The quote I posted yesterday reminded me of a lecture I heard by Peter Senge once in which he talked about a study that traced the decline in the rapid learning ability of pre-school children after they enter school to the introduction of external rewards. When a child is internally motivated, he or she learns for learing's sake. One year old's learn to talk so they can ask for things. Two year old's learn to run so they can keep up with their brothers and sisters. Three year old's learn better social skills and manners because it helps them avoid frustration and time-outs. Before school, learning, for the most part, is its own reward.
In school it becomes all about getting the smiley face sticker, the gold star, the A. That shift in motivation from internal to external leads to a decline in the rate of learning as the pursuit of external rewards takes precedence over the learning itself.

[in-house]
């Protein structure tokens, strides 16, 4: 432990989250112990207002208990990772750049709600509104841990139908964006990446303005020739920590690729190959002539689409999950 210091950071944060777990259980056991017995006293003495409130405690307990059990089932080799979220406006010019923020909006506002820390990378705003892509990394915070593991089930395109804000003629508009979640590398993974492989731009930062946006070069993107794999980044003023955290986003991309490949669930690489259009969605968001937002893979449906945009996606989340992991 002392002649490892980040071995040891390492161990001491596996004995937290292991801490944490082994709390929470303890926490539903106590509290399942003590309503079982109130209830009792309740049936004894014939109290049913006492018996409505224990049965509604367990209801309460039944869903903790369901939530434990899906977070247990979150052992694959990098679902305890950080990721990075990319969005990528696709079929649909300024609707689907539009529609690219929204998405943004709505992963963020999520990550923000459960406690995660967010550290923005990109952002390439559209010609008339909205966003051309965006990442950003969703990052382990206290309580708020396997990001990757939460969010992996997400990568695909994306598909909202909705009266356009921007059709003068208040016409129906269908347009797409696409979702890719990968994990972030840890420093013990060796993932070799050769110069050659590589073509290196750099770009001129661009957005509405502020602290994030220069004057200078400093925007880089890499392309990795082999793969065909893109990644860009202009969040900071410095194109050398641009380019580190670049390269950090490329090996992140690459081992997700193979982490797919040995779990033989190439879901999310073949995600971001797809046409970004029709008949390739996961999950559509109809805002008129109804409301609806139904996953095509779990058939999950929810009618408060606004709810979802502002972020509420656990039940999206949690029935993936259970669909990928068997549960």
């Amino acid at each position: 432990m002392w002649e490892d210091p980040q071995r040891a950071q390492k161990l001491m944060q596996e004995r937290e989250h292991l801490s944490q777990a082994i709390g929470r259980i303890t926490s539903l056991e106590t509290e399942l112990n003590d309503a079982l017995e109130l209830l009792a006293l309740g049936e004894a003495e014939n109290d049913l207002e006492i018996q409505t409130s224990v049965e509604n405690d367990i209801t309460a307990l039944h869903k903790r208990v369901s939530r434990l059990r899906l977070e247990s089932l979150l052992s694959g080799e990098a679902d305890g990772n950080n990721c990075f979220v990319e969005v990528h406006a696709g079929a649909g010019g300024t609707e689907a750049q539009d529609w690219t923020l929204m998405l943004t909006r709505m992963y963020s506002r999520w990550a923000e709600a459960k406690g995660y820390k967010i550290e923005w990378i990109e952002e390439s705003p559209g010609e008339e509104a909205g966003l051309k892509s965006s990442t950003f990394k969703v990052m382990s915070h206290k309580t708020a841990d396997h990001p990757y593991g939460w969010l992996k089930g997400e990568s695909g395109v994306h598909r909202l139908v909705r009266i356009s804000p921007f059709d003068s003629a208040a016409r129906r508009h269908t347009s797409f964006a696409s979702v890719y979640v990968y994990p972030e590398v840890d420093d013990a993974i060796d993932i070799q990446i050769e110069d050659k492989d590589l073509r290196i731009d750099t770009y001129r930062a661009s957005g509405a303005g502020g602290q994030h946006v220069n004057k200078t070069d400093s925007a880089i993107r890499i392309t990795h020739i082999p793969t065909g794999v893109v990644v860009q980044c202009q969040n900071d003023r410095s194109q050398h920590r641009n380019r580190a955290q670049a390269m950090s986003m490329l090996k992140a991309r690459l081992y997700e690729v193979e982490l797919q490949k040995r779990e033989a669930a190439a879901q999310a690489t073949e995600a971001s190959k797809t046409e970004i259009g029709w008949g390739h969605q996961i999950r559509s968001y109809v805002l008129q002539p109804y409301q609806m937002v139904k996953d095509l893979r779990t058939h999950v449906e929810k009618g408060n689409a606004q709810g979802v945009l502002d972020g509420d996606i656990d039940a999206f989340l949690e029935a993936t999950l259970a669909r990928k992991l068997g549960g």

I remember my Uncle used to give me $5 for getting straight A's on my report card. Over time I became more motivated to get A's than to actually learn. I became an efficient test taker. This was not without benefits even beyond the five-spot. Getting good grades opened up doors to good schools. Yet what I said yesterday still holds, not every course I "earned" an A in did I actually learn in. That brings us back to the purpose of schooling. Most teachers I know teach so that students will learn. Does the way most schools do assessment support that goal?
The Quaglia Institute for Student Aspirations is an independent, nonprofit organization dedicated to promoting and putting into practice the conditions that foster student aspirations in schools and learning communities around the world. Please visit us on the web at www.qisa.org.
The views represented in this blog are my own and do not represent QISA's stance on any of the issues discussed.